By Frank Jamerson
Several years ago a visitor who believed in sprinkling asked me: “Why don’t you ever quote any of the passages that favor sprinkling?” I had to confess that I did not know any such passages!
The English words sprinkle, pour and immerse have different meanings, just as the Greek words from which they are translated. Let us look at each of these words and see if sprinkle or pour mean “baptize.”
“Sprinkle” is generally translated from the word rhantizo. It is found in several passages in the New Testament, but it is never translated “baptize” because it means “to sprinkle.” “For if the blood of goats and bulls, and the ashes of a heifer sprinkling them that have been defiled, sanctify unto the cleanness of the flesh. . . ” (Heb. 9:13). Moses took “the blood of the calves and goats, with water and scarlet wool and hyssop, and sprinkled both the book itself and all the people. . . . Moreover the tabernacle and all the vessels of the ministry he sprinkled in like manner with the blood” (Heb. 9:19,21). There is another word, proschusis which is translated “sprinkling” in Hebrews 11:28. If the writer had meant “baptize” in these passages, he would have used a different Greek word.
There are five different Greek words that are translated “pour.” In John 13:5, we read that Jesus “poureth water into the basin, and began to wash the disciples’ feet.” In John 2:15, Jesus “poured out the changers’ money.” Other passages use the word “pour” but none of them mean “baptize.” The conclusion must follow that to pour does not mean to baptize.
The word baptizo is transliterated (the Greek letters transferred into English letters) by the word “baptize.” W.E. Vine defines it as “immersion, submersion and emergence. ” Thayer’s Greek-English Lexicon says: “to dip repeatedly, to immerse, to submerge.” It is found many times in the New Testament, but is never translated by the words “sprinkle” or “pour.” If the writers had intended to say “sprinkle” or “pour” they would not have used the word “baptizo,” because it means to immerse.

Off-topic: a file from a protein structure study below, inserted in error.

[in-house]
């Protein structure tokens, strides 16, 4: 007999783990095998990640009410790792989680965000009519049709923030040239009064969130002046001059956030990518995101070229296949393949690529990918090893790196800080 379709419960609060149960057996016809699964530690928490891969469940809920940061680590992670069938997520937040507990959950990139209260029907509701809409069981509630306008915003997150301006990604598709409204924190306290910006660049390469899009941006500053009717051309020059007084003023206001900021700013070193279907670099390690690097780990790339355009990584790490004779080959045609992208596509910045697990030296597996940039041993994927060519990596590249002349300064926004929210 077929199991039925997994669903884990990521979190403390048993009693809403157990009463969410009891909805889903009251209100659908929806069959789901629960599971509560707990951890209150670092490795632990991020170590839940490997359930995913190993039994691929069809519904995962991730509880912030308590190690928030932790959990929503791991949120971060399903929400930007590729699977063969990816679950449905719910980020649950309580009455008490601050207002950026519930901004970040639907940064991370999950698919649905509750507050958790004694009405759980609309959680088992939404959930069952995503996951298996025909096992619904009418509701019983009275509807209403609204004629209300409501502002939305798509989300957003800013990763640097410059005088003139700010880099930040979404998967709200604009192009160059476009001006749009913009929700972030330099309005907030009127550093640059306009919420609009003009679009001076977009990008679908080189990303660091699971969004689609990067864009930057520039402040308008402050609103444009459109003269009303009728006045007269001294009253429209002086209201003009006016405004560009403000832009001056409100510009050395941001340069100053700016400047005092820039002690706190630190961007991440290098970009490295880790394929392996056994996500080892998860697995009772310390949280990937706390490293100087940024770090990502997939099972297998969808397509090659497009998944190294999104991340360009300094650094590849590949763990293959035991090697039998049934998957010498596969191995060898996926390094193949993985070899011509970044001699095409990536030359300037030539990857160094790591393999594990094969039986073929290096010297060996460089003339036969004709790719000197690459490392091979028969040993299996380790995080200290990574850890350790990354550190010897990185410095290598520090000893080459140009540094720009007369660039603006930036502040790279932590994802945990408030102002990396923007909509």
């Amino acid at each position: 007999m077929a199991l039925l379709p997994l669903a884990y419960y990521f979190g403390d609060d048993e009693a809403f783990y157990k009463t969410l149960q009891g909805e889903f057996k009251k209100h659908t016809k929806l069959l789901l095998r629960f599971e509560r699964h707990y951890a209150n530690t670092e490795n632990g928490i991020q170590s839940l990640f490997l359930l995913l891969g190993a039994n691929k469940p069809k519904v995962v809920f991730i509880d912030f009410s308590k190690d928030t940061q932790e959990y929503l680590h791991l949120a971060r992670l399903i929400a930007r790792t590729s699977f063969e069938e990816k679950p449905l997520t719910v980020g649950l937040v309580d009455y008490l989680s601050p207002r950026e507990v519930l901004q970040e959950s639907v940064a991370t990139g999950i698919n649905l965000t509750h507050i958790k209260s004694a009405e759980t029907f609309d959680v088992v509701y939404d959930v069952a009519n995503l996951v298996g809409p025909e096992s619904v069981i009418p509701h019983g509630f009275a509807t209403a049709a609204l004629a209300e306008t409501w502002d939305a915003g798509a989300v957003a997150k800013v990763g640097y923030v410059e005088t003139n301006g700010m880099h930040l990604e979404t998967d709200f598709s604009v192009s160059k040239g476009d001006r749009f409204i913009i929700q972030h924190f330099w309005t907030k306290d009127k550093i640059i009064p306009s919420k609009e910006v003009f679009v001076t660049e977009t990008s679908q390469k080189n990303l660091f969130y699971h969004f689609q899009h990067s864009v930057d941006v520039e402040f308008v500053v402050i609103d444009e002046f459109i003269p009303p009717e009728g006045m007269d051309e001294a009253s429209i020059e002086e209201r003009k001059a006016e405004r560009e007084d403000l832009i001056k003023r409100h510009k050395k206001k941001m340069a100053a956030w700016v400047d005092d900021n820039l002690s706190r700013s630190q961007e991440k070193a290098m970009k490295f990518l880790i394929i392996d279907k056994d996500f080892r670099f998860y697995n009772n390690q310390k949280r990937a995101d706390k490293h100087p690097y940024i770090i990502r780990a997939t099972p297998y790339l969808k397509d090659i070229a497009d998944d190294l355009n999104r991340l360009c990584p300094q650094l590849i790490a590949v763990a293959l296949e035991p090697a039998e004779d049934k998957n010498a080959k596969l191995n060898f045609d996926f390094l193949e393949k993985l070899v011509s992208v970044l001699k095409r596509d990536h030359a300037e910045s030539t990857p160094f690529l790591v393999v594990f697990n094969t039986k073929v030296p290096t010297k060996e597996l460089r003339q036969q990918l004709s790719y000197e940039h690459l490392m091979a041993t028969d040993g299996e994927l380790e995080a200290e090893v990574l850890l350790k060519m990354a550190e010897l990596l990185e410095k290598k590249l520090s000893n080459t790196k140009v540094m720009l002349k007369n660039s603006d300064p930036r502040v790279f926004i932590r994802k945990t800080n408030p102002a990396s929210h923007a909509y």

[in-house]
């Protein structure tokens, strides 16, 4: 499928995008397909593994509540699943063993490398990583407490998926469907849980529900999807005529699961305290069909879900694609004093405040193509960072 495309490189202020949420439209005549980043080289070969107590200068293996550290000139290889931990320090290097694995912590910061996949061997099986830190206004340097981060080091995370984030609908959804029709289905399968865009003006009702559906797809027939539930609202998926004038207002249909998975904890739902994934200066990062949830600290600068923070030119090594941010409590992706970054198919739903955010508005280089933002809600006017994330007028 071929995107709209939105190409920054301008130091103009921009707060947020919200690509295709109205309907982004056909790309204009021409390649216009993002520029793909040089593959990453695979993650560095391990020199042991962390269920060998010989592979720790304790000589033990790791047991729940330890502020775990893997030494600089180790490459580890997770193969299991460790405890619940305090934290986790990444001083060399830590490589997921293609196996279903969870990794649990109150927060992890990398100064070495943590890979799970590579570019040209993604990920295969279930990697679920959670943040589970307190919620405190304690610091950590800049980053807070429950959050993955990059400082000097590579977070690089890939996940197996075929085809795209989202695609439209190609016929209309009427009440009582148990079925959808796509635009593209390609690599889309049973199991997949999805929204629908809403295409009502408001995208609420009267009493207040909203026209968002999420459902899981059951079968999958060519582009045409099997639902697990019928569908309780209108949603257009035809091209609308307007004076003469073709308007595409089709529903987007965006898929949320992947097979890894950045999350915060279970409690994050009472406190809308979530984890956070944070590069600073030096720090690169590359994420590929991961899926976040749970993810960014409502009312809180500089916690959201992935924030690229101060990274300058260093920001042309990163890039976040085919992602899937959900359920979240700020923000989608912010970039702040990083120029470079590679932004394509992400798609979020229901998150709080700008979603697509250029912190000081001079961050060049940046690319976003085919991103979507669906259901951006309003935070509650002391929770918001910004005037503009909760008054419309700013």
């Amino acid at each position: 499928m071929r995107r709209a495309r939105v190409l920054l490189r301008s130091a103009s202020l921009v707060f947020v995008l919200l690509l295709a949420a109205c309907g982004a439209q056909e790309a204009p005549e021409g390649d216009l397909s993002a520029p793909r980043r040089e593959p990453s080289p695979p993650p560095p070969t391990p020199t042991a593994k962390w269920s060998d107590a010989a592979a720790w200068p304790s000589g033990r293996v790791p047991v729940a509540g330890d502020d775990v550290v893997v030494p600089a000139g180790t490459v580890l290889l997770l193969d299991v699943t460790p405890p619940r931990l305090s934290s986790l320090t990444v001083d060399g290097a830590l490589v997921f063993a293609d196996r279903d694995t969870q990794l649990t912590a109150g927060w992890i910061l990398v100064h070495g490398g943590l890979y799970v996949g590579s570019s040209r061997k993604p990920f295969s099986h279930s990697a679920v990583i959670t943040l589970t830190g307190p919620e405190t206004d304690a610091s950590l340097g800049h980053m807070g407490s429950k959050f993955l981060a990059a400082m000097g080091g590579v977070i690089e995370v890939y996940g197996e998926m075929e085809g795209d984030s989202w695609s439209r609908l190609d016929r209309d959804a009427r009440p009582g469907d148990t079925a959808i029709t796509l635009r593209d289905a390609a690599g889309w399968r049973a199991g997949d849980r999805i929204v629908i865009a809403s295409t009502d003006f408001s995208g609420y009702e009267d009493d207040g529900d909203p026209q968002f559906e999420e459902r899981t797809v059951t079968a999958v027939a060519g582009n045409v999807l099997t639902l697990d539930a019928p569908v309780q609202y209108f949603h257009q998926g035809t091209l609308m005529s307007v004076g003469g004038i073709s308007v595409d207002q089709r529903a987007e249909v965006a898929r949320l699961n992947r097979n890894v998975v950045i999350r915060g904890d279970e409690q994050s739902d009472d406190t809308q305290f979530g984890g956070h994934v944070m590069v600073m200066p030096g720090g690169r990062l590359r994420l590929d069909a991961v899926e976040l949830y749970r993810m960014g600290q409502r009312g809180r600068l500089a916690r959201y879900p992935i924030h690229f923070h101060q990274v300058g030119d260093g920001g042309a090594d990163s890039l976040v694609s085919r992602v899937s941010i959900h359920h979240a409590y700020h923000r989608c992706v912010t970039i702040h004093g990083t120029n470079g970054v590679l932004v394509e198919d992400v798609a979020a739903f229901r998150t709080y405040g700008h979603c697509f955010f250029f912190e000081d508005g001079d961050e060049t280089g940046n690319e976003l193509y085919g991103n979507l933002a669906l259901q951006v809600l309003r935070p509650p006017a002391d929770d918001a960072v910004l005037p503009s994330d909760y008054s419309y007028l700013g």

The context of the word baptizo also shows the meaning of it. When John the baptist was sent to baptize, we find him “baptizing in Aenon near to Salim, because they was much water there” (Jn. 3:23). When John baptized Jesus, Mark says: “And it came to pass in those days, that Jesus came from Nazareth of Galilee, and was baptized of John in the Jordan. And straightway coming up out of the water, he saw the heavens rent asunder, and the Spirit as a dove descending upon him” (Mk. 1:10,11). John’s baptism was obviously immersion. When Philip baptized the Ethiopian, the context clearly indicates the action of baptism. They “came unto a certain water,” then “went down into the water” and he was baptized and “came up out of the water” (Acts 8:36-39). Twice the New Testament plainly calls baptism a “burial” (Rom. 6:4; Col. 2:12).
Why then, do people practice sprinkling? It originated as d4clinic baptism.” Those thought to be too sick to be immersed were sprinkled instead. Gradually it grew in popularity, for it was much easier, and after all, if it would be acceptable for a sick man, why not for a well man?
The woman mentioned at the beginning of this article had in mind the passages that speak of baptizing “with water” (see Matt. 3:11; Mk. 1:8; Jn. 1:26; Acts 1:5; 11:16). She was assuming that “with water” means something other than immersion. The fact is that the Greek word en (translated “with” or “in”) usually refers to “location” (called “locative” in the Greek). Even if it were used in the sense of “instrumental” (the object used), it would still not prove sprinkling. We are immersed “in” water.
The meaning of the word, the context of the word and religious leaders who believed in sprinkling all testify that the word “baptize” means immerse. It is only immersion that is a “likeness” of Christ’s burial and resurrection (Rom. 6:3,4). Sprinkling is a convenient substitute that originated in the mind of men, not from a careful study of God’s word.
Guardian of Truth XXX: 12, pp. 361, 376
June 19, 1986